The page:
In the next four months, nearly two dozen wells in the area were closed down and capped, and the long process of assigning and assessing blame, and developing a cleanup plan, began.

The EPA eventually named four companies as the primary polluters in the case: Texaco, Esso, O'Henry Dry Cleaners and Laga Industries, which ran a textile plant in the building that now houses the V.I. Education Department's Curriculum Center. Several other businesses in the area, including auto parts stores and car mechanics, were named as polluters.

After many studies and several years, EPA decided that the best way to clean the aquifer was to pump out the water, treat it above-ground and return it to the aquifer. Texaco and Esso have operated their own small treatment plants near their service stations for several years.

The larger plant that is being built behind the Curriculum Center should be operational by next spring, as should a similar one to be constructed soon near O'Henry, Kwan said.

The pollution is not as extensive below O'Henry, Kwan said, so that plant may be operational for half as long as the Curriculum Center one - 10 to 15 years.

Whether residents will feel confident enough to drink the water remains to be seen.

The lead EPA contractor on the remediation project is CDM Federal Programs Corp., which has subcontracted some work to Arrowhead Contracting Inc. Both are mainland-based firms with extensive experience in similar environmental remediation projects.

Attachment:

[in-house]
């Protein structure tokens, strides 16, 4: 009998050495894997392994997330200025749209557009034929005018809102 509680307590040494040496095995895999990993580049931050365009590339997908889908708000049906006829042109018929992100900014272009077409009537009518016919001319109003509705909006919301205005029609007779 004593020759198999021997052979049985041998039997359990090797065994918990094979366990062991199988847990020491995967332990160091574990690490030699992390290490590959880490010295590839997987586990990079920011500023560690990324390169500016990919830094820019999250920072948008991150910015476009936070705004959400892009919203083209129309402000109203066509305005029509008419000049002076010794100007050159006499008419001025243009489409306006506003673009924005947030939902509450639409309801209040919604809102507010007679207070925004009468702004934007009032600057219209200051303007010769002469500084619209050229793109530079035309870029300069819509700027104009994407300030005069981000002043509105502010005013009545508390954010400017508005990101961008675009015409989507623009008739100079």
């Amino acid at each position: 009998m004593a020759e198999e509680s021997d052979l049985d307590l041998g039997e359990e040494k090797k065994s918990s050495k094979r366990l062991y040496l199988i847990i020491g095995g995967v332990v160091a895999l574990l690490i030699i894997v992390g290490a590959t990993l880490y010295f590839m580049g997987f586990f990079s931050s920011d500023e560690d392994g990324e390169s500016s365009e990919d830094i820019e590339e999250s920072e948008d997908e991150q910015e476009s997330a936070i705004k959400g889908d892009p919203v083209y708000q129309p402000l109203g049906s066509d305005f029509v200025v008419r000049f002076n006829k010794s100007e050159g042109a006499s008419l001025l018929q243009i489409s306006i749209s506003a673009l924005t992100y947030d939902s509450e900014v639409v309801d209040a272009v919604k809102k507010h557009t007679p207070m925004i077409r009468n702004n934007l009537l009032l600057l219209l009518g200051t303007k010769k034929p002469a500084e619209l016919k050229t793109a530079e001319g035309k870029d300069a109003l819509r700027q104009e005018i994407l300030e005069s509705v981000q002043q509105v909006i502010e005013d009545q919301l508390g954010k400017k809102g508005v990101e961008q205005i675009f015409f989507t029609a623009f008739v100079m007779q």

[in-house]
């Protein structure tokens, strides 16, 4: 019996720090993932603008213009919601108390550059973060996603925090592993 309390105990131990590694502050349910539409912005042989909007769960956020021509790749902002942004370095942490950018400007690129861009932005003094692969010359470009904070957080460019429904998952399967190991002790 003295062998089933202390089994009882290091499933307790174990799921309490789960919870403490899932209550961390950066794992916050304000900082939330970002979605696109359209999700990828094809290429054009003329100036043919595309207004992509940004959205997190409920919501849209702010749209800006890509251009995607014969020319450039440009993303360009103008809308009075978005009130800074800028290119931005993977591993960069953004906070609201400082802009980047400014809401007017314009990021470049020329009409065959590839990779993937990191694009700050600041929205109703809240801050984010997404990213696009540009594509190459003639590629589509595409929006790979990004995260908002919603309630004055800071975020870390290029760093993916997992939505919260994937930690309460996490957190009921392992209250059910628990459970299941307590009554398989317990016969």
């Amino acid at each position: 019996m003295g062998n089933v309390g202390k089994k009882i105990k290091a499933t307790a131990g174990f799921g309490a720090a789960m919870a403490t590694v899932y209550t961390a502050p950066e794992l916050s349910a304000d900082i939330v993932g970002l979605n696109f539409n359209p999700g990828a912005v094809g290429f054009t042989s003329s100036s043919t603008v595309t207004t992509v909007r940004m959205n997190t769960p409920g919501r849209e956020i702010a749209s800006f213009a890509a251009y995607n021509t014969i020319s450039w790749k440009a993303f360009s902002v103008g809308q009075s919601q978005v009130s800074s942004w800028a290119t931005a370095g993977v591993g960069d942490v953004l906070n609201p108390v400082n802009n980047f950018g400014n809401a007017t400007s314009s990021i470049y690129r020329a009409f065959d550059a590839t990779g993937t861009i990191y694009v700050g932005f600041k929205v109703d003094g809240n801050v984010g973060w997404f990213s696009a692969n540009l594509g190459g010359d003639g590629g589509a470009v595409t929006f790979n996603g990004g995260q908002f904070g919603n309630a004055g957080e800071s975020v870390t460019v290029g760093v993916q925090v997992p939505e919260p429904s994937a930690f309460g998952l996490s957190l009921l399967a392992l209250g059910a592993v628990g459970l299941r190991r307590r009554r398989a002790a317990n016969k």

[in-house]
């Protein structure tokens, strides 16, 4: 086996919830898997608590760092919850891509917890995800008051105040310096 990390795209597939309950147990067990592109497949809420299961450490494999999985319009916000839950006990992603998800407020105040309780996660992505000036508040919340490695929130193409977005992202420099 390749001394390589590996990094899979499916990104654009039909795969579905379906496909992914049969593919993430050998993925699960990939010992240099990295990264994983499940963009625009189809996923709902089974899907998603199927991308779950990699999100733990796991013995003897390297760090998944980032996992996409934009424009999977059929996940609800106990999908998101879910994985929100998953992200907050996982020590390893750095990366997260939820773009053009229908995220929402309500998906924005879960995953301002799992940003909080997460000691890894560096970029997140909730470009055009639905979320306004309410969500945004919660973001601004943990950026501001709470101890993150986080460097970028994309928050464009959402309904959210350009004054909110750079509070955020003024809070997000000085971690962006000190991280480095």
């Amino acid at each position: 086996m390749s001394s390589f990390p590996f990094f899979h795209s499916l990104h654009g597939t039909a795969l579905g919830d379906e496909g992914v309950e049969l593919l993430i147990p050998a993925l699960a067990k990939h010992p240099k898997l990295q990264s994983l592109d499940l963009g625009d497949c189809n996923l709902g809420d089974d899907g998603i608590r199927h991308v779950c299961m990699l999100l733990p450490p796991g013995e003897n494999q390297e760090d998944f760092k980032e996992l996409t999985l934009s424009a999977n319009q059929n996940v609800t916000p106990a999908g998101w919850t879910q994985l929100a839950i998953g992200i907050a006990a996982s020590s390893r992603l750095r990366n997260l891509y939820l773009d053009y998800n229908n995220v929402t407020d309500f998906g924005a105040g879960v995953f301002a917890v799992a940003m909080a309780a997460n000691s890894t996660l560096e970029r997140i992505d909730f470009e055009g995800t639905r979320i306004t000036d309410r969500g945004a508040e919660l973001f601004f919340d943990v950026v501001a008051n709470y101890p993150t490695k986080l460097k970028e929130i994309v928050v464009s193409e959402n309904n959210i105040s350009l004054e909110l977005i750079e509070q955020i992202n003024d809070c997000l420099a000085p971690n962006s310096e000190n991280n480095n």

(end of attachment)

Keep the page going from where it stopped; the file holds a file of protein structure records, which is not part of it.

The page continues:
Arrowhead has a $2.3 million contract to construct the treatment plants and operate and maintain them for the first few years. Arrowhead also has committed to spend at least one-third of that amount locally by subcontracting with local companies and buying local products, EPA said.

The V.I. government is not on the hook for the cleanup.

"The money that's funding this remediation is EPA money. It's not coming from the Virgin Islands government," Kwan said.

When EPA oversees a Superfund cleanup on the mainland, Kwan said, "The state is required to chip in 10 percent of the cost." But special federal laws exempt the U.S. territories, including the Virgin Islands, from that requirement. So all of the cleanup costs are coming from the EPA's Superfund, the special pool of money devoted to cleaning up major environmental problems.

Separate from the EPA action, the local government pursued court action against the main companies responsible for the contamination. After years of complex litigation and counter-litigation, a federal appeals court earlier this year upheld a District Court-sanctioned settlement that should mean the V.I. government will receive at least $10 million from Texaco, Esso and Laga Industries.

The status of the collection of that money, and how the money will be used when it is received, was not available Tuesday. The money is expected to be put in a special fund for use only for environmental projects.

EPA says the construction and operation of the plants will not pose a health danger to area residents. EPA officials will be in the territory early next month to hold town meetings and to discuss the overall project on local talk shows.